MADISON, N.J.- Wyeth said Wednesday its second-quarter profit fell 6.3 percent on charges for severance and other costs related to ongoing job cuts, but the drug developer still topped Wall Street expectations and raised its full-year outlook.
The company, which employees about 5,300 people in Collegeville, Montgomery County, said it's profit fell to $1.12 billion, or 83 cents per share, in the April-June period, compared with profit of $1.2 billion, or 87 cents per share, during the same period a year earlier.
But excluding a $155.2 million charge primarily for work force reductions and employee severance, the company said it earned 91 cents per share. That was above the 87 cents that analysts surveyed by Thomson Financial had expected. The estimates typically exclude onetime items.
Revenue rose 5 percent to $5.95 billion from $5.65 billion a year ago. Analysts expected revenue of $5.69 billion.
"We are pleased with the volume growth we experienced internationally which was enhanced by foreign exchange rates, and continue to build upon the strength of our biotech products Enbrel and Prevnar, as well as our growing nutritional franchise," Bernard Poussot, chairman, president and chief executive, said in a statement.
Wyeth now expects full-year profit between $3.47 and $3.55 per share, excluding charges, a boost from prior guidance of $3.35 to $3.49 per share. Analysts expect profit of $3.45 per share.
The company has been grappling with charges for job cuts. During the most recent quarter, it had $155.2 million in costs for those cuts as it continues trimming personnel who had worked on selling and marketing Protonix. The heartburn drug started facing generic competition earlier this year when Teva Pharmaceutical Industries Ltd., which employs 1,500 at four locations in the Philadelphia suburbs, challenged the patent and launched its own version.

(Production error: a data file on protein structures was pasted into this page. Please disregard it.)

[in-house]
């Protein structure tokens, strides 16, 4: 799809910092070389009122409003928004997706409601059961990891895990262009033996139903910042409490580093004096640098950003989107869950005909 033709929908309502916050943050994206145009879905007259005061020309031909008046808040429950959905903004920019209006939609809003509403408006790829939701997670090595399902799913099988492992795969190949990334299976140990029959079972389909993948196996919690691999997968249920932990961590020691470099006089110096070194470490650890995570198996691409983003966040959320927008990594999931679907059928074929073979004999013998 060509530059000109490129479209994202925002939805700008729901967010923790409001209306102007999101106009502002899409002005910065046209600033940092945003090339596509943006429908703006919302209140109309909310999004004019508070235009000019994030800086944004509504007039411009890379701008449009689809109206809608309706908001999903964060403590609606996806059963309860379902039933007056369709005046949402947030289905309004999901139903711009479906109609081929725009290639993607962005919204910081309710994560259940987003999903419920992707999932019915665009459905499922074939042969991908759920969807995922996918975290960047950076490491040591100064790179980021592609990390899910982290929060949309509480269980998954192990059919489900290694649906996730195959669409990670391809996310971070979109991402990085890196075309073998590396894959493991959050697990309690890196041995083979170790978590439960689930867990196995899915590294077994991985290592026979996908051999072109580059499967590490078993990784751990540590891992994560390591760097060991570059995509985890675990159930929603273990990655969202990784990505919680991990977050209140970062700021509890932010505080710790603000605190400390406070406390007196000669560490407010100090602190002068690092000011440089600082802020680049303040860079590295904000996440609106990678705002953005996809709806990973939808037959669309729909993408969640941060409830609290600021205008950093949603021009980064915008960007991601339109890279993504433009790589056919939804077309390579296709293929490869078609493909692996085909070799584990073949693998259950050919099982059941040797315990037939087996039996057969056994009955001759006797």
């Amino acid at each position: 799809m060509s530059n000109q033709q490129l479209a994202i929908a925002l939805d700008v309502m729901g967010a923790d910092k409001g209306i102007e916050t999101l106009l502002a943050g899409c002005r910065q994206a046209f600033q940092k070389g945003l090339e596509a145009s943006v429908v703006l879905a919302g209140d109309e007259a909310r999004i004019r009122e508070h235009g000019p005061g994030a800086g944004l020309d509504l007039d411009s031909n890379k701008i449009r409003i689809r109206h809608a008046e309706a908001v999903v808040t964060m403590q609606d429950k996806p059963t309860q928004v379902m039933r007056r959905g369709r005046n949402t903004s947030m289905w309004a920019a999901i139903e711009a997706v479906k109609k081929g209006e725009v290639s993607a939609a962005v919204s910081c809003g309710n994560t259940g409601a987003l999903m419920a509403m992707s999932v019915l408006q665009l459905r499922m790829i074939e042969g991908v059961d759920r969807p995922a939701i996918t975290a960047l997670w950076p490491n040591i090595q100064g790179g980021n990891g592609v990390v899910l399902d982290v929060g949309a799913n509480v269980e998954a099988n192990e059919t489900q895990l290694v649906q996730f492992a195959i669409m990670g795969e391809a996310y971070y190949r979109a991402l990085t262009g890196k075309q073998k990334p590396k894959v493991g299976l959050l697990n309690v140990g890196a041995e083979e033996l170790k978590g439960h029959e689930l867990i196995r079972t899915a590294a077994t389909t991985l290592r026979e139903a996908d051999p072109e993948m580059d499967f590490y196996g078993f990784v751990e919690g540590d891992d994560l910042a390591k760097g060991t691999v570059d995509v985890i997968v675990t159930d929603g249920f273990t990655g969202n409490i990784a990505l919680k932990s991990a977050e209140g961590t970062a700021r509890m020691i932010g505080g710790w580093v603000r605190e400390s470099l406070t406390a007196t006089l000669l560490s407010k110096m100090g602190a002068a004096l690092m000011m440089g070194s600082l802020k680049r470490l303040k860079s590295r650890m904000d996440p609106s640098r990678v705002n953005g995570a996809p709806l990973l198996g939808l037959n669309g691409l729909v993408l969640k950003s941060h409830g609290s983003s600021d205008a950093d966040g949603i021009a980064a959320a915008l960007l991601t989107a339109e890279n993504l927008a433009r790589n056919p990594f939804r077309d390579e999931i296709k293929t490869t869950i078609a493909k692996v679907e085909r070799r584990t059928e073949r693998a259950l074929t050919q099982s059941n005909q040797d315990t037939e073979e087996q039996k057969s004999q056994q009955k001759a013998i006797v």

Protonix was the only drug that experienced a sales decline during the quarter. The antidepressant Effexor was Wyeth's most lucrative drug, with sales rising 5 percent to just over $1.02 billion. Prevnar, a children's vaccine, gained 9 percent to reach $691 million, while sales of the arthritis drug Enbrel rose 36 percent to $692 million outside of the U.S. and Canada.
Wyeth received $284 million from its partnership with Amgen Inc. on Enbrel sales in the U.S. and Canada.
In all, sales of pharmaceutical products rose 5 percent to just under $4.97 billion, while consumer health-care products, which include Centrum and Advil, rose 7 percent to $665 million. Sales of animal health products rose 12 percent to $313 million.